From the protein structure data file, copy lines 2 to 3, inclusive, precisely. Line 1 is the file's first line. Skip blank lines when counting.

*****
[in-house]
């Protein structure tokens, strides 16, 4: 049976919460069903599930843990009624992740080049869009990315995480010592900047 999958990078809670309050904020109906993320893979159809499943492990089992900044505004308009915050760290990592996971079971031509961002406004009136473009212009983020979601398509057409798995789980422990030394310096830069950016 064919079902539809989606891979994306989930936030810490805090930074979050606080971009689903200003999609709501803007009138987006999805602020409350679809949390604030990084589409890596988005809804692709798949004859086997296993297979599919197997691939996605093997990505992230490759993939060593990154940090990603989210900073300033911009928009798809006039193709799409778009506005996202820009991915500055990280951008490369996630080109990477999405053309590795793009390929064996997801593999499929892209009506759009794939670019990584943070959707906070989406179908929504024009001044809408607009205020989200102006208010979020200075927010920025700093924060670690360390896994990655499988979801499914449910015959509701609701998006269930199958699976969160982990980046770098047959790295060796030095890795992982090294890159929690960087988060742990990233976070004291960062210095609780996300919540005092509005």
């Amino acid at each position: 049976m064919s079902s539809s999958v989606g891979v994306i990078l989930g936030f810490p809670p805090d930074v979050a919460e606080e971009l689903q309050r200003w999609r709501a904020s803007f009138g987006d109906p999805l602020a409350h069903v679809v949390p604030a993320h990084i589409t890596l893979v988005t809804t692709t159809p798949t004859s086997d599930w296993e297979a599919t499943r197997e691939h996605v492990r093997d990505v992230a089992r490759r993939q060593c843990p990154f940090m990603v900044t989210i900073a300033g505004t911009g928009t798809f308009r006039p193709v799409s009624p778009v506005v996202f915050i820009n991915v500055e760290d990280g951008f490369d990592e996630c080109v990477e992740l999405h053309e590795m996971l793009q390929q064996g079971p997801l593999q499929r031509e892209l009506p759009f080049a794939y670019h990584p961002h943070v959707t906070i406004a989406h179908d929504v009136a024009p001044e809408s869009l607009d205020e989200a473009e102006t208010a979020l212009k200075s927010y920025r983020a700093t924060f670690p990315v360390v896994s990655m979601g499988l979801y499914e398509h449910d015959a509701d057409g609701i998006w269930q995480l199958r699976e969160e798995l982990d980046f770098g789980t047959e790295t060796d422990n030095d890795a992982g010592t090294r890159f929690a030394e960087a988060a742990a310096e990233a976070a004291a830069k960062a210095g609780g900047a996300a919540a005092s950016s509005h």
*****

């Protein structure tokens, strides 16, 4: 049976919460069903599930843990009624992740080049869009990315995480010592900047 999958990078809670309050904020109906993320893979159809499943492990089992900044505004308009915050760290990592996971079971031509961002406004009136473009212009983020979601398509057409798995789980422990030394310096830069950016 064919079902539809989606891979994306989930936030810490805090930074979050606080971009689903200003999609709501803007009138987006999805602020409350679809949390604030990084589409890596988005809804692709798949004859086997296993297979599919197997691939996605093997990505992230490759993939060593990154940090990603989210900073300033911009928009798809006039193709799409778009506005996202820009991915500055990280951008490369996630080109990477999405053309590795793009390929064996997801593999499929892209009506759009794939670019990584943070959707906070989406179908929504024009001044809408607009205020989200102006208010979020200075927010920025700093924060670690360390896994990655499988979801499914449910015959509701609701998006269930199958699976969160982990980046770098047959790295060796030095890795992982090294890159929690960087988060742990990233976070004291960062210095609780996300919540005092509005």
């Amino acid at each position: 049976m064919s079902s539809s999958v989606g891979v994306i990078l989930g936030f810490p809670p805090d930074v979050a919460e606080e971009l689903q309050r200003w999609r709501a904020s803007f009138g987006d109906p999805l602020a409350h069903v679809v949390p604030a993320h990084i589409t890596l893979v988005t809804t692709t159809p798949t004859s086997d599930w296993e297979a599919t499943r197997e691939h996605v492990r093997d990505v992230a089992r490759r993939q060593c843990p990154f940090m990603v900044t989210i900073a300033g505004t911009g928009t798809f308009r006039p193709v799409s009624p778009v506005v996202f915050i820009n991915v500055e760290d990280g951008f490369d990592e996630c080109v990477e992740l999405h053309e590795m996971l793009q390929q064996g079971p997801l593999q499929r031509e892209l009506p759009f080049a794939y670019h990584p961002h943070v959707t906070i406004a989406h179908d929504v009136a024009p001044e809408s869009l607009d205020e989200a473009e102006t208010a979020l212009k200075s927010y920025r983020a700093t924060f670690p990315v360390v896994s990655m979601g499988l979801y499914e398509h449910d015959a509701d057409g609701i998006w269930q995480l199958r699976e969160e798995l982990d980046f770098g789980t047959e790295t060796d422990n030095d890795a992982g010592t090294r890159f929690a030394e960087a988060a742990a310096e990233a976070a004291a830069k960062a210095g609780g900047a996300a919540a005092s950016s509005h």